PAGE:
When I had taken that last job I knew things were different. She had changed me. My will to write was stronger than ever and somehow it had broken barriers of writers block with all the excess energy that coursed within. The original job was to oversee a chemical experiment based on reactions deduced by the particle accelerator in Munich. I was to observe and record while science types tried and failed to reproduce chemicals known to have been used in abroad. For some reason the men and women at the lab I was sent to believed the chemical to have been falsified and, for all that I could tell, they were right on the money.
When things got boring for me, though, I chose to indulge myself. I escaped via a supposed bathroom run and instead began my exploration of the facilities.
I hit another rock as rapids began to form. I dropped several feet into a pool, peace lasting only hints of time until I was once again dragged along into white foam and jagged yanks to and fro. Those bastards, I figured then, might have missed their chance to kill me, but nature was sure as hell trying to do their work for them.
I remember jotting down a rough assimilation of a map, writing my story as I went in my head of how the chemical wasn't properly reproducible and thus disproved any subsequent experiments done with it. I remember altering words from experimental Latin-fused English to much more layman terminology when I found an open door. The door led to some shadowed, as yet unfinished portion of the facility, and from there to a massive basement.
It was like a horror movie turned real and still I pushed on. Suddenly nothing could sate my curiosity, not now that my desire to write, my desire to know, was so strong. What I walked into was the last thing I expected so deep within a chemical laboratory: there in front of me were the stooped forms of human experiments gone wrong.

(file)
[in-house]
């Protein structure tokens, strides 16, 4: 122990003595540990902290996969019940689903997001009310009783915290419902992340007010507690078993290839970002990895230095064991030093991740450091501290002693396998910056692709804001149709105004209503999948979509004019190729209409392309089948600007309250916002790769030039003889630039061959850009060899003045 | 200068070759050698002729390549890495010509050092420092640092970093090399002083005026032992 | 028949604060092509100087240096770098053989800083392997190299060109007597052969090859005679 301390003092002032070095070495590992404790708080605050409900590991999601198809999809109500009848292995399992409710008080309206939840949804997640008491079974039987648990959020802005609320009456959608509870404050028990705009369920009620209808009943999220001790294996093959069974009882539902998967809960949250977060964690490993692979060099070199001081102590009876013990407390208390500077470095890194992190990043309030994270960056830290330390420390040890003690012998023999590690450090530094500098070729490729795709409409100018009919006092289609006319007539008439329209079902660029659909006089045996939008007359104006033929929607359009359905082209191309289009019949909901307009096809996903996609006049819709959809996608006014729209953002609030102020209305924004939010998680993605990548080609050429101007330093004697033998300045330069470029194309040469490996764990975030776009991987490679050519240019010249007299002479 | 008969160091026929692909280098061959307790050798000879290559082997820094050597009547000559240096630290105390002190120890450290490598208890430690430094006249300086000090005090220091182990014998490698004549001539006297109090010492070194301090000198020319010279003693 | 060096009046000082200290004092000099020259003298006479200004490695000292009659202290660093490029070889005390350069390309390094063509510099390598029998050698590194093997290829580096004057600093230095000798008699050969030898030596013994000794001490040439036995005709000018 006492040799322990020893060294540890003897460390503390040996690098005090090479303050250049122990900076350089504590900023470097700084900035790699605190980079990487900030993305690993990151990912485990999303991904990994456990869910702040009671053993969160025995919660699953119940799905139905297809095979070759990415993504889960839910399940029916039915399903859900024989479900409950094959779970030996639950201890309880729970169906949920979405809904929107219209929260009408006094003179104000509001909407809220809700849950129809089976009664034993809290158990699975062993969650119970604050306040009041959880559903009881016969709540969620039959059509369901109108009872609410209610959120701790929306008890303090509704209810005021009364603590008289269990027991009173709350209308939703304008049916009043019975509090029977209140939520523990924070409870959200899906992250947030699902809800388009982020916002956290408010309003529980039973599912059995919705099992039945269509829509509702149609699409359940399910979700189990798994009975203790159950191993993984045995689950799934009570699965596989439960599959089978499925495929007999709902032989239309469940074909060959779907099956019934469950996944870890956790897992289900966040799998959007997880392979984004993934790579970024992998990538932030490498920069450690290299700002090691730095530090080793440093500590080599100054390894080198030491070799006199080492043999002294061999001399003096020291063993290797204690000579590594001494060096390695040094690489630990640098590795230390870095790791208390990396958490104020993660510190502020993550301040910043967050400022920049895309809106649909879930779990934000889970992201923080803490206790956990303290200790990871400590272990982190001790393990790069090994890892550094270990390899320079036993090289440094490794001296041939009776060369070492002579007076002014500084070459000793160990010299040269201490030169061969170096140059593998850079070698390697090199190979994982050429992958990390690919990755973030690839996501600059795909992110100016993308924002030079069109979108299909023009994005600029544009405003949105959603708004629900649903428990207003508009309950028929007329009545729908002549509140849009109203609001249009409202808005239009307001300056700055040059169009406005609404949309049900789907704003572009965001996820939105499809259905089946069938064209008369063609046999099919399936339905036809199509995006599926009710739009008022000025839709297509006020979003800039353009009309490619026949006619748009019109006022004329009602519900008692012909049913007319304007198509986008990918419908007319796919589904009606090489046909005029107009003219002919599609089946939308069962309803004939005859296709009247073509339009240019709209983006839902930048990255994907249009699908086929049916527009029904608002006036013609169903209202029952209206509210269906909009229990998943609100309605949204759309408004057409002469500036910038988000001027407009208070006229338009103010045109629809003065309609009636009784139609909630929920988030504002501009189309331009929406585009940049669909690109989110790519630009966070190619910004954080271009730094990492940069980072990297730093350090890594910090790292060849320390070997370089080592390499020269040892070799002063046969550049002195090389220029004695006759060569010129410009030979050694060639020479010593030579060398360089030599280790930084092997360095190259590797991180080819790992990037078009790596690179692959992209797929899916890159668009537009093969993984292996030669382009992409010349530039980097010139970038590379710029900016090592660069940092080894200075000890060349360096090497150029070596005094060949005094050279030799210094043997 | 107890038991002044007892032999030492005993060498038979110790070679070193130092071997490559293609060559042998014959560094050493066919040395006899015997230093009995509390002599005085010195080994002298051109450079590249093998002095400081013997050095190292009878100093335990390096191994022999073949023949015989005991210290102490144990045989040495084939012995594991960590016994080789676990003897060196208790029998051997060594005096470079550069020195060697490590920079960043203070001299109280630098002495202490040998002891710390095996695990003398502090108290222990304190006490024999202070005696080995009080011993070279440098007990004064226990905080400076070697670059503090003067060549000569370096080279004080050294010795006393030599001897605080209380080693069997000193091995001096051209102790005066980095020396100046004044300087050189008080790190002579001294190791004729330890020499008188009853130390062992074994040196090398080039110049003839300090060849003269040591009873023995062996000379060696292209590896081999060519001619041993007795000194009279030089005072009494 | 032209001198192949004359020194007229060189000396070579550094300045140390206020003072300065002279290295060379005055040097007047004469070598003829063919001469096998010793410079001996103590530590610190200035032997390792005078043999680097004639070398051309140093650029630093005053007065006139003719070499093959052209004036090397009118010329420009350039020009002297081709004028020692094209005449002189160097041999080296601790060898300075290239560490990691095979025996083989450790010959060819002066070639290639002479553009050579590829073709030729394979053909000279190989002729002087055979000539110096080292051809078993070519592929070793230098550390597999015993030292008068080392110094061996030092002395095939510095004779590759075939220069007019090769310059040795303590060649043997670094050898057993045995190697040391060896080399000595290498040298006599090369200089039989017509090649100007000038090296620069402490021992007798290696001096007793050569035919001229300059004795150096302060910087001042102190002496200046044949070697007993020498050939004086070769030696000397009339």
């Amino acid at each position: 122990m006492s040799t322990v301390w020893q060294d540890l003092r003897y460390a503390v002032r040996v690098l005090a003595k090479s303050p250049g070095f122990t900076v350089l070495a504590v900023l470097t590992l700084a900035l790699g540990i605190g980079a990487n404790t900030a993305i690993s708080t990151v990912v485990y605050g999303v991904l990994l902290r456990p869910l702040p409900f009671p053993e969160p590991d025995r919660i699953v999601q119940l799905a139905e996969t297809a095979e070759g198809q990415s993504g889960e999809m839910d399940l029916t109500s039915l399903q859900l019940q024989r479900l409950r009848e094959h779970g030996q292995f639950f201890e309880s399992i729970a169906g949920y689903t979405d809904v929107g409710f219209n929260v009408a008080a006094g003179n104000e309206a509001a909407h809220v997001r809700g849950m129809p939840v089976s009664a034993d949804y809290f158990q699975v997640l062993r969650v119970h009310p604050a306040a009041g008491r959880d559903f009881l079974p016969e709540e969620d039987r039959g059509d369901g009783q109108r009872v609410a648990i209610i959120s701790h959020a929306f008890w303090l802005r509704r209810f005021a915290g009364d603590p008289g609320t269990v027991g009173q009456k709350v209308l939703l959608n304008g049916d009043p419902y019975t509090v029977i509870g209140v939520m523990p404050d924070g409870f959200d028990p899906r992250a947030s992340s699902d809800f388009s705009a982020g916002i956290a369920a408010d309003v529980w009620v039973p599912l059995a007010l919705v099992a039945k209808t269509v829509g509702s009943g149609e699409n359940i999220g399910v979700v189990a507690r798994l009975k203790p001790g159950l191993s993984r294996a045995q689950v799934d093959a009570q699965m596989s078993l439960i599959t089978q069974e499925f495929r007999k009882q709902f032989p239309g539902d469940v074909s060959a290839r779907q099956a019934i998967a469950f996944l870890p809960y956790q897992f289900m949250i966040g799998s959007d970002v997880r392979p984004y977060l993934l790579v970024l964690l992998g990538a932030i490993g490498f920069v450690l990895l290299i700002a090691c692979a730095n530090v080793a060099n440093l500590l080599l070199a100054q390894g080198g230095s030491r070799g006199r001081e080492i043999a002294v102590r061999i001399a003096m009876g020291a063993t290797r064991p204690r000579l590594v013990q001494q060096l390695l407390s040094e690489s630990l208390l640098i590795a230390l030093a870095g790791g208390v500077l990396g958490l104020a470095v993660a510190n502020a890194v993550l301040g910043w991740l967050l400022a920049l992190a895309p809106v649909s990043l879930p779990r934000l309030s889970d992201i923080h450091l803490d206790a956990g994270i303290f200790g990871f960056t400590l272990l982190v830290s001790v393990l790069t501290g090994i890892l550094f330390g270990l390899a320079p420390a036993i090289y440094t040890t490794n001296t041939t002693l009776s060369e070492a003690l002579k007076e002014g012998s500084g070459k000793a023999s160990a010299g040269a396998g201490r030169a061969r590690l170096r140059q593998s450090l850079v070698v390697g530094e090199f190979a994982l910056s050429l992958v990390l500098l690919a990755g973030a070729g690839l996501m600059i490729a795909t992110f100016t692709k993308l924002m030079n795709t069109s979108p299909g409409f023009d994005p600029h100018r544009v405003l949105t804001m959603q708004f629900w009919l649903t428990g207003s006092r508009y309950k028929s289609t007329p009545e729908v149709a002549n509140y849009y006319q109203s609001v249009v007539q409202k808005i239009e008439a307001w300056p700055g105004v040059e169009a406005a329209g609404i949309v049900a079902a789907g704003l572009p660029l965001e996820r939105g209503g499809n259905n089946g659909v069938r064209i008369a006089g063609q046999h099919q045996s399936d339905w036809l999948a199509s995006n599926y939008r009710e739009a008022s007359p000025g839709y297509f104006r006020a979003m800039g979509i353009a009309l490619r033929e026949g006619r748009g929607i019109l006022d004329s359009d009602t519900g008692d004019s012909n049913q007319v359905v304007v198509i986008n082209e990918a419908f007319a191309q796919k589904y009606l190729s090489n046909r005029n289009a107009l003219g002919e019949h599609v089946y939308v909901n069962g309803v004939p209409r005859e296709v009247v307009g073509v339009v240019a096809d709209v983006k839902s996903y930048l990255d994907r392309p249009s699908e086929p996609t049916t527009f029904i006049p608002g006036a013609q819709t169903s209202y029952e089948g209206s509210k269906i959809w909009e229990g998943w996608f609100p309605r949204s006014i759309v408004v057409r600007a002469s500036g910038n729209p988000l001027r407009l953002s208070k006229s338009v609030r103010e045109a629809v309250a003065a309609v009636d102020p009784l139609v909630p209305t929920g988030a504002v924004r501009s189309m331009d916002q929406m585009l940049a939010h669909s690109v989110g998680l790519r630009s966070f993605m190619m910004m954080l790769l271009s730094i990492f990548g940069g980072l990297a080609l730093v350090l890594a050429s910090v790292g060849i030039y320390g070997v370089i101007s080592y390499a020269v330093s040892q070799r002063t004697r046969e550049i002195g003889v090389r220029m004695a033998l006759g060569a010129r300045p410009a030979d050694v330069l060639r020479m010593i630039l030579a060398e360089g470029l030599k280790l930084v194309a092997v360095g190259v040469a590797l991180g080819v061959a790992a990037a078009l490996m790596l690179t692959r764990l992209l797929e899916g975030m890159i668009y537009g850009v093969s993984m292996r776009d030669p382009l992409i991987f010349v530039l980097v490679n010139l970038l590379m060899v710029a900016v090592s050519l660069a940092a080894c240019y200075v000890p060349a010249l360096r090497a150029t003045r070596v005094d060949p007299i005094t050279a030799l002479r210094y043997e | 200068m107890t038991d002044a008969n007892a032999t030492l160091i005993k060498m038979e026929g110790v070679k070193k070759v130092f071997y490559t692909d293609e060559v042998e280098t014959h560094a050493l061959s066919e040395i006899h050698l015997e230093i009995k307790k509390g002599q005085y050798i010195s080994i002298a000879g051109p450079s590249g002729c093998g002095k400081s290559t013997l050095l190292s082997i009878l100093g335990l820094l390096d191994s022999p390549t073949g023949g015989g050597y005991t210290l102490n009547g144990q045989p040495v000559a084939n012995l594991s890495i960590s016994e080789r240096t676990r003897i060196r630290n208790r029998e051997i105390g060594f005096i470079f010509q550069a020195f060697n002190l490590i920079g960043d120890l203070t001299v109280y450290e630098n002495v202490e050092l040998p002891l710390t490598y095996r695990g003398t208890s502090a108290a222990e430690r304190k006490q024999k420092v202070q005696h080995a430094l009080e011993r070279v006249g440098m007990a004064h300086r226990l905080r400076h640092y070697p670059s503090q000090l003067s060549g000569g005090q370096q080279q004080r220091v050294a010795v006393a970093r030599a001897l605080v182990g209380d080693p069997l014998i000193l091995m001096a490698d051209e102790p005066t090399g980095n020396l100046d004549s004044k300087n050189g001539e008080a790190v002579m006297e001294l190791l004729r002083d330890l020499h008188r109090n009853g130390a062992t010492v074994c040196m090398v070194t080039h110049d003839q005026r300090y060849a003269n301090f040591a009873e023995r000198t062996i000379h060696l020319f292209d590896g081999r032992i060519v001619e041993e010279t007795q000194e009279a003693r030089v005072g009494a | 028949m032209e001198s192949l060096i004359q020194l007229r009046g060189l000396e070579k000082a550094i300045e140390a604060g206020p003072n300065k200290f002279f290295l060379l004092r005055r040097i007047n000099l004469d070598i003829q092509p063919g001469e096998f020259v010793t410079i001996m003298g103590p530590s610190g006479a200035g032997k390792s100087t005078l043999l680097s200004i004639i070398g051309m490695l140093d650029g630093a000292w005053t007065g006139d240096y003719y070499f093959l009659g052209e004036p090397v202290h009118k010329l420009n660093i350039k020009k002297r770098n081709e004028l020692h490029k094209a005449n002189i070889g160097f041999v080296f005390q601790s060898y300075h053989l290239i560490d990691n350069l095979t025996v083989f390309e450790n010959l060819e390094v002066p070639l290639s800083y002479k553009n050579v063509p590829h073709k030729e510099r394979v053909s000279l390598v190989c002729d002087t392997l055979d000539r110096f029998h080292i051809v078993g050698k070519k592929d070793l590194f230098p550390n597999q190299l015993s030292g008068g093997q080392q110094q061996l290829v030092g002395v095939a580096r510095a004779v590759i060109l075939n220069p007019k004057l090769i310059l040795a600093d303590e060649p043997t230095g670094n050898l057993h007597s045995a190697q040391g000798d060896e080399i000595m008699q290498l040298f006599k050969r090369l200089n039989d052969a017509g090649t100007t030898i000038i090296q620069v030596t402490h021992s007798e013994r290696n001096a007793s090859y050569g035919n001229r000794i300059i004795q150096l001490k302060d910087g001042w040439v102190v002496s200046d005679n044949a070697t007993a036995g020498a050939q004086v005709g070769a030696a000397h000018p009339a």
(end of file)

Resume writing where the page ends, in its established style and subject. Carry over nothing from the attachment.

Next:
Beakers upon beakers as large as tables, all stacked with sealed contents of everything from embryos and fetuses to full-grown men with bubbles and blisters formed along every imaginable inch of surface area each in varying degrees. My reporter instinct kicked in and my cell was out and set to record both video and audio in separate files. I cautiously walked the aisles looking over tabs of information and degrees of chemical composure.
Bonnie Jones, here, dosed with what I read as heroin and cyanide in a convoluted molecular solution, then injected into the bone marrow. In big red letters were stamped: Exp-Failed. Cringing, I moved on to the next, finding an illegible name with etches of acid formulas described as having been slowly increased in dosage since birth, grown in a test tube until the body of cells simply went haywire and somehow morphed into a human-sized mass of muscle and tissue. This one was marked as: Exp-InProgress.
It was still alive.
The experiments went on for whole sections of the gymnasium-sized room, when finally I freaked and bolted for the entrance. Immediately I ran headlong into someone on their way in. We fell to the floor with boxes of supplies dropped in the collision, and as I scrambled to rise I found there were others with this scientist. Guards loomed over us, guns in hand; massive guns. They shot their own man first, for what I can only pretend to know, and then began at me. From there I barely made it out alive. Shortly after I had dogs on my tail and leaves slapping my face.
I don't even remember getting out of the water, only that I was suddenly racing with sodden icy clothes into oncoming traffic when a cop hit me. Gun drawn he came at me as I lay roiling in pain on the ground before his beaming headlights. I remember looking him in the eye, how he then grimaced and shrunk back, and how he was then shot more times than I can commit to. His once white shirt was riddled with color, his eyes glossed over quickly and soon there were figures in black surrounding me.
This time I couldn't get away. My leg broken, there was no way I could run, walk, hell I couldn't even crawl my way out of this.
One of the figures then moved over me and placed a thick, heavy black boot on my wrongly-twisted knee. The pain was deafening. When he stepped down it was blinding. I came to again and my throat was hoarse, the cop still bleeding beside me, eyes completely glazed over, and my leg seemed nonexistent.
"I won't tell," I plead, hands raised as I tried to back away by pushing with my good leg. "Let me live and I'll forget this ever happened."
I felt cold metal place itself against the back of my head. From there I couldn't honestly say for sure what happened. It's like time just skipped over the following few years.